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Rose's lawyers hire
private investigator

Pete Rose's lawyers have hired Jim Simon, a private investigator, to interview potential witnesses for the Cincinnati manager's delayed hearing before Commissioner A. Bartlett Giamatti, according to story in the Cincinnati Post.

Simon was added to help interview witnesses, but attorneys will not say whether they will call witnesses to the hearing.

The showdown between Rose and Giamatti, which had been scheduled for Thursday, was put off until June 26 at the request of Rose's lawyers.

Reuven J. Katz, a Rose lawyer, said additional time was needed to evaluate the evidence and prepare for the hearing after baseball had given him 60 more transcripts.

"I think it wasn't unreasonable to ask for the 30 extra days," Rose said. "We appreciate the commissioner giving it to us."

Developer envisions
a senior baseball league

Real estate developer Jim Morley, 32, a former Class A outfielder, is forming an over-35 league for former major leaguers to be patterned after the senior golf and tennis tours with teams in eight Florida cities.

It's called the Senior Professional Baseball Association.

Morley said he wrote 1,000 former major league players and about 450 showed interest, including such former stars as Graig Nettles, Tony Perez, Dave Concepcion, Bill Lee and Luis Tiant.

Player salaries would range from $5,000 to $15,000 a month. The league is planning to start in November and play a 72-game schedule through January.

McEnroe withdraws
from French Open

John McEnroe withdrew from next week's French Open, as recurring back problems forced a new setback in his effort to return to the top of the tennis world.

McEnroe has fought back into the top 10 in the world computer ranking, but has been unable to regain the form that dazzled crowds and made him No. 1 from 1981 to 1984.

Two weeks ago, McEnroe was beaten easily by Jose Louis Clerc of Argentina, 6-4, 6-2, in an exhibition in The Netherlands. McEnroe then pulled out of the Italian Open and headed back to the United States.

Organizers of the Italian tournament said they were told McEnroe injured his back when he stepped on a ball in the match against Clerc.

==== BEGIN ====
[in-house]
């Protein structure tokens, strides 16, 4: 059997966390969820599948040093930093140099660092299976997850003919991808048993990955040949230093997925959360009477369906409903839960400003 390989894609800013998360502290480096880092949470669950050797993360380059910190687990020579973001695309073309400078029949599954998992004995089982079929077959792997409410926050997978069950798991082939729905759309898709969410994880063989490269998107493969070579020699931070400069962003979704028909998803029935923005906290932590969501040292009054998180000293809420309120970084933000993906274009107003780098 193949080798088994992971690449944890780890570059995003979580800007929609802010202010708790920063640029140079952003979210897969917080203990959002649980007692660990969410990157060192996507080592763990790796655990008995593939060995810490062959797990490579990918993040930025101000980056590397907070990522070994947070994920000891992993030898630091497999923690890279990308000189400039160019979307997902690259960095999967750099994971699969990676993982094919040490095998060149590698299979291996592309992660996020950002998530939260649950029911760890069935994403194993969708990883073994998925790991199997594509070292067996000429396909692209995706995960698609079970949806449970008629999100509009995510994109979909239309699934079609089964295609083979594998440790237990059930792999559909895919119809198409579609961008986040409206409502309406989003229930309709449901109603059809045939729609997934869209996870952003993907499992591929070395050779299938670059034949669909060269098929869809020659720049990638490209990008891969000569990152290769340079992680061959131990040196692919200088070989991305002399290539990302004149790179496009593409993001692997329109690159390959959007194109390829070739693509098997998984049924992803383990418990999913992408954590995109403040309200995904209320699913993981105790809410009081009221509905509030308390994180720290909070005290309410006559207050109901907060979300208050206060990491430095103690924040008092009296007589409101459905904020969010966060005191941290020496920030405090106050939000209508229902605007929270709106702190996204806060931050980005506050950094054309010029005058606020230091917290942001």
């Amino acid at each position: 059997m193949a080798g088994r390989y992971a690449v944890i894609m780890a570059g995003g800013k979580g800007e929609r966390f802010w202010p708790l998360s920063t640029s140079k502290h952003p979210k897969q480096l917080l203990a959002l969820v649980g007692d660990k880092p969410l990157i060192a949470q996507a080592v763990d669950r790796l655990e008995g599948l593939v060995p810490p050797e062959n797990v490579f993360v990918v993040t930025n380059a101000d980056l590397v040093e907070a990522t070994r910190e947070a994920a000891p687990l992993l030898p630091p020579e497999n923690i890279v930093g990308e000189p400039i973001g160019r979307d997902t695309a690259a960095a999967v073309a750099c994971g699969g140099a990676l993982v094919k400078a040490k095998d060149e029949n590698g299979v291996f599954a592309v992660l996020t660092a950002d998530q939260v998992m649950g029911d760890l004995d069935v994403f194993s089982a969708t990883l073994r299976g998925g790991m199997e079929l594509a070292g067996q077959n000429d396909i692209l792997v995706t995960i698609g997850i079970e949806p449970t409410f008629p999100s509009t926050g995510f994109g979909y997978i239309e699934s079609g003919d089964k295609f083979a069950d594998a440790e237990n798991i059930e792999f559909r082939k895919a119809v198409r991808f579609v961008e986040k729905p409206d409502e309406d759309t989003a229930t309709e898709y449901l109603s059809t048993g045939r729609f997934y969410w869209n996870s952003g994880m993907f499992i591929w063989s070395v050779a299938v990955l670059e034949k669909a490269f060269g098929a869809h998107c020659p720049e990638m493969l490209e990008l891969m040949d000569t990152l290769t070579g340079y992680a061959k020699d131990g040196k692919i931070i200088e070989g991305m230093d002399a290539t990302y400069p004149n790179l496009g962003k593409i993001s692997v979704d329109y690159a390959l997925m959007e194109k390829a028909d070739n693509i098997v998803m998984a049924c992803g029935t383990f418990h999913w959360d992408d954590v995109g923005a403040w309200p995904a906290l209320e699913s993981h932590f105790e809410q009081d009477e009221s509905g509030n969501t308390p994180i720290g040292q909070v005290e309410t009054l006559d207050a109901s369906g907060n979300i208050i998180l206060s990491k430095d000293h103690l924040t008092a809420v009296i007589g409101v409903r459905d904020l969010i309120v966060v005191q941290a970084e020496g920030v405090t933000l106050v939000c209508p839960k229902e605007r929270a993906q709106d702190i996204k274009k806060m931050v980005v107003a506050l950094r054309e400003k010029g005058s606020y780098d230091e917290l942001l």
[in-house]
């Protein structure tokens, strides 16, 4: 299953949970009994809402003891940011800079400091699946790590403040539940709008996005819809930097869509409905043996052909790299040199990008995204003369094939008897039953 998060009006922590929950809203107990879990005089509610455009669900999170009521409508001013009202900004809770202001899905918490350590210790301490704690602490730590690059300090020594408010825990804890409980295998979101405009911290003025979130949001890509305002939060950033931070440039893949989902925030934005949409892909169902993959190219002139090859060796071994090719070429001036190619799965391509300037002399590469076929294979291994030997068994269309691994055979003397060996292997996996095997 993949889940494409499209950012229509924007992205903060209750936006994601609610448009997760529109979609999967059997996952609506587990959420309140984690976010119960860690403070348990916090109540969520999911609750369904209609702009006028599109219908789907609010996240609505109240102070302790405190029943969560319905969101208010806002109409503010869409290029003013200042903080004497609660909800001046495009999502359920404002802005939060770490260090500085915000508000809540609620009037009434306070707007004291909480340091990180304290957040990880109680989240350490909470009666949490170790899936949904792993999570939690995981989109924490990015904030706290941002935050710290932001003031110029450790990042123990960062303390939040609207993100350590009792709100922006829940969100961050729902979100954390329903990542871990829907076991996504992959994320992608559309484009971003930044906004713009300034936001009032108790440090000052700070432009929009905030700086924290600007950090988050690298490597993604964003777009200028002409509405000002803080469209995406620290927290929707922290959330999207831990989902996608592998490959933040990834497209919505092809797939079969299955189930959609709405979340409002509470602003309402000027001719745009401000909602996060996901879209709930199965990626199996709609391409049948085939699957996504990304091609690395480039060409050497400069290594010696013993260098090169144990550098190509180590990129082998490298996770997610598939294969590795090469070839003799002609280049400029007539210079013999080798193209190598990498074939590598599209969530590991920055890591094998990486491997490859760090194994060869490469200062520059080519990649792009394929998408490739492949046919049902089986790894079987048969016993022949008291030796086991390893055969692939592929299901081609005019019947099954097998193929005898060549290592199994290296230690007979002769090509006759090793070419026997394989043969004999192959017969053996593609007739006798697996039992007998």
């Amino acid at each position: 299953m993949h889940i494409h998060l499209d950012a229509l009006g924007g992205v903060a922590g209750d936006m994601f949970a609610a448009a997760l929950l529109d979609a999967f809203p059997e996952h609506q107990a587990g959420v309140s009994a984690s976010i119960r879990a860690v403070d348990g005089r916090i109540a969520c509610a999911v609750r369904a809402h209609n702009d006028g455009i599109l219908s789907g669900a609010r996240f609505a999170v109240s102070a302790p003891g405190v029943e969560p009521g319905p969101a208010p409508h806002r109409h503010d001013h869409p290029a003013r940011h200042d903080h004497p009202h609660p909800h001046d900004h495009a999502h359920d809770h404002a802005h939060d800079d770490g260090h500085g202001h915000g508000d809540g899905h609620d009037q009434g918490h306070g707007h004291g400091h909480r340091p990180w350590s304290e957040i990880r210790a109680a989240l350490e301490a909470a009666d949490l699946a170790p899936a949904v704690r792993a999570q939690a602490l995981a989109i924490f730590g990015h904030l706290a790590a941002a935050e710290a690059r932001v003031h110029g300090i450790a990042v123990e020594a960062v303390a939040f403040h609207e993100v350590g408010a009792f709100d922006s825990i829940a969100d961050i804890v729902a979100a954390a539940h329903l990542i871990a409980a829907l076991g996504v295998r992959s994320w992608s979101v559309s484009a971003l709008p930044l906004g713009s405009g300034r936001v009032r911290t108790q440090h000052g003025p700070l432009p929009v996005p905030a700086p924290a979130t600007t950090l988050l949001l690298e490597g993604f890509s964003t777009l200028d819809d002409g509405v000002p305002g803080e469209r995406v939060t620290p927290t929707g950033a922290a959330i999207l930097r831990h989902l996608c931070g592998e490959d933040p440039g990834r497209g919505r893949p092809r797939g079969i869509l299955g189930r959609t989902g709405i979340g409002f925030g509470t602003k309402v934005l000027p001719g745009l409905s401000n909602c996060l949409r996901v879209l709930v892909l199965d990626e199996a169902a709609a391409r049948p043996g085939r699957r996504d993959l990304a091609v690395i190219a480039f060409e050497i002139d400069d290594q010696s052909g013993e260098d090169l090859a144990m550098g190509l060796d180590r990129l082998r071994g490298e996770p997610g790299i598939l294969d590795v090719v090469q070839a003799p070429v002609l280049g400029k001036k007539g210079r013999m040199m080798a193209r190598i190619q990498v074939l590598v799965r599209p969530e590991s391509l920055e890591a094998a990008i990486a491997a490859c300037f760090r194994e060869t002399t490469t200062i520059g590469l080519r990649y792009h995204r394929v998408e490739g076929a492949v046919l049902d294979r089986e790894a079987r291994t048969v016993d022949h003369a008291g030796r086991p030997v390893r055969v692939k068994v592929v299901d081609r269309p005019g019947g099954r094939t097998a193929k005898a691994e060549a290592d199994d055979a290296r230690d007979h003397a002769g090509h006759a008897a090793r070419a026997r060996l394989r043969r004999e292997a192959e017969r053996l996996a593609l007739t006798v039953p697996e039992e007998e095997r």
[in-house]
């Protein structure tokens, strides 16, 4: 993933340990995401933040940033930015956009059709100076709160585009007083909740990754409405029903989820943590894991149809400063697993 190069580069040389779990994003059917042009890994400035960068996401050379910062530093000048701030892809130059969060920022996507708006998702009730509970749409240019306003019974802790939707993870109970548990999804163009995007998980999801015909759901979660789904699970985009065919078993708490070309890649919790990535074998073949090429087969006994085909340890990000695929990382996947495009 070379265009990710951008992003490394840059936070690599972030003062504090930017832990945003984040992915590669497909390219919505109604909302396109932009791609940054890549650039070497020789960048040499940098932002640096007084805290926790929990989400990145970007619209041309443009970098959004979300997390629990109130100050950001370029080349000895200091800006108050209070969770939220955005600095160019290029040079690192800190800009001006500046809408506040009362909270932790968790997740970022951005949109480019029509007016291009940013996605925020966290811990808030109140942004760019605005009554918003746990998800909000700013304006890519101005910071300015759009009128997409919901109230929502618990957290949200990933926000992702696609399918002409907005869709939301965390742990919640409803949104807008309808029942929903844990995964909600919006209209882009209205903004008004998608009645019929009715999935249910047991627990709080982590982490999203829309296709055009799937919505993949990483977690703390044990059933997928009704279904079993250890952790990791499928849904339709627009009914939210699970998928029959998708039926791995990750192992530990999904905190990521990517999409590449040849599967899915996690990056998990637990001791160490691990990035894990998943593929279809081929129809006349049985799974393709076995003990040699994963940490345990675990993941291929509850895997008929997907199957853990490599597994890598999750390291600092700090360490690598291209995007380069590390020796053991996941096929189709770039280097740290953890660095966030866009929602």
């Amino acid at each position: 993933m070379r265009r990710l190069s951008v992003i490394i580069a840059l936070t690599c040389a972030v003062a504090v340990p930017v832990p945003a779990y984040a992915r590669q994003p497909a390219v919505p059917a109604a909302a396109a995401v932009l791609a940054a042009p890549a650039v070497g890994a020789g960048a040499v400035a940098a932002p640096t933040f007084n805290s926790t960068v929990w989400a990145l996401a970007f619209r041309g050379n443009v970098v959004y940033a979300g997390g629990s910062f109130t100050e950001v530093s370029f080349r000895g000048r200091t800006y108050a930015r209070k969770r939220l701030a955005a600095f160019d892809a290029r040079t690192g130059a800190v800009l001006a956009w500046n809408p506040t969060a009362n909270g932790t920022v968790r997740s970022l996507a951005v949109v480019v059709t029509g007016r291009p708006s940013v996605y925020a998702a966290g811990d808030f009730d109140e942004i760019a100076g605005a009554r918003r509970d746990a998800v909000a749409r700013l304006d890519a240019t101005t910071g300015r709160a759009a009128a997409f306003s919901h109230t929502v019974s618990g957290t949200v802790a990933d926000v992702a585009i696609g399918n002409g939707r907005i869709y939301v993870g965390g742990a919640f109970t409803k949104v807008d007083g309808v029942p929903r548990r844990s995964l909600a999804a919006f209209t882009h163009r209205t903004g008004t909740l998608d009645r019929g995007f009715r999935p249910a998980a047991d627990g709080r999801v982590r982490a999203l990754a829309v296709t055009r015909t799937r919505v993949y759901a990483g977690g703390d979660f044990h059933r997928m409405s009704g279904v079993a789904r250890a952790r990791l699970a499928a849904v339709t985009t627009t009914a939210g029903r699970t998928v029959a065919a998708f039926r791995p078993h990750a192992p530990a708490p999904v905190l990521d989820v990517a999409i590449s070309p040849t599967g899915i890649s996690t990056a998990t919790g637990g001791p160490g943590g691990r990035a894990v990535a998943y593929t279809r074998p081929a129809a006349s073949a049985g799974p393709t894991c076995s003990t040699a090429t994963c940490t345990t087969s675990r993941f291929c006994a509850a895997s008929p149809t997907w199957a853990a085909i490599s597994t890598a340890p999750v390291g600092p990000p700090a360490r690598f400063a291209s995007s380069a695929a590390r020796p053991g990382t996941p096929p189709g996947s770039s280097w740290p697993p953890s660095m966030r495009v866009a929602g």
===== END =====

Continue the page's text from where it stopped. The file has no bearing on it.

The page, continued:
McEnroe played well in the Davis Cup quarterfinal against France in March, winning matches against Yannick Noah and Henri Leconte.

He also said he was taking it easy, playing tournaments with a break in between. He had played in the Tokyo tournament in April, losing in the semifinals to Stefan Edberg.

Meanwhile, in San Francisco, NBC Sports has reached a multi-year agreement with the All England Lawn Tennis Club to keep coverage of the Wimbledon championships on the network.

This year's coverage will begin June 25.

In Duesseldorf, West Germany, Tim Mayotte and Aaron Krickstein both lost first sets but rallied to lead the United States past Switzerland at the World Team Cup. Mayotte overcame Jakob Hlasek, 3-6, 6-4, 6-1, while Krickstein outlasted Claudio Mezzadri, 5-7, 6-4, 6-0. The U.S. team completed a 3-0 sweep when Rick Leach and Jim Pugh beat Hlasek and Heinz Guenthardt, 6-3, 6-4, in doubles.

In Athens, Ga., Stanford won the NCAA championship by beating Georgia, 5-3, in the finals. Stanford clinched the victory with two doubles victories after the teams had split six singles matches.

Around & About

Leanne Barrette held on to win the top qualifying position for tonight's finals in the $35,000 Ladies Pro Bowlers Tour Fair Lanes Denver Classic by 72 pins over Lorrie Nichols. Barrett finished with a 42-game total of 9,572 (with bonus pins) to 9,500 for Nichols. Amateur Sharon Owen Todd was third at 9,443. Carol Norman was fourth with 9,358 and Cheryl Daniels fifth at 9,314. Buffalo's Cindy Coburn finished 16th with 8,939 and earned $925. . . . Mike Tyson's lawyer, John Hicks, went to Albany Traffic Court to try to get an adjournment of Tyson's arrest for two speeding charges but couldn't get a trial date. Under DMV regulations, Tyson is in danger of losing his driver's license for the speeding tickets. . . . Dr. Mario "Jamie" Astaphan, the doctor who allegedly administered banned drugs to Olympic sprinter Ben Johnson for five years, began testifying today at a government inquiry in Toronto into drug use in Canadian amateur sports. Astaphan has been implicated by previous witnesses as the doctor who advised Johnson and teammates on the use of anabolic steroids and other banned drugs.

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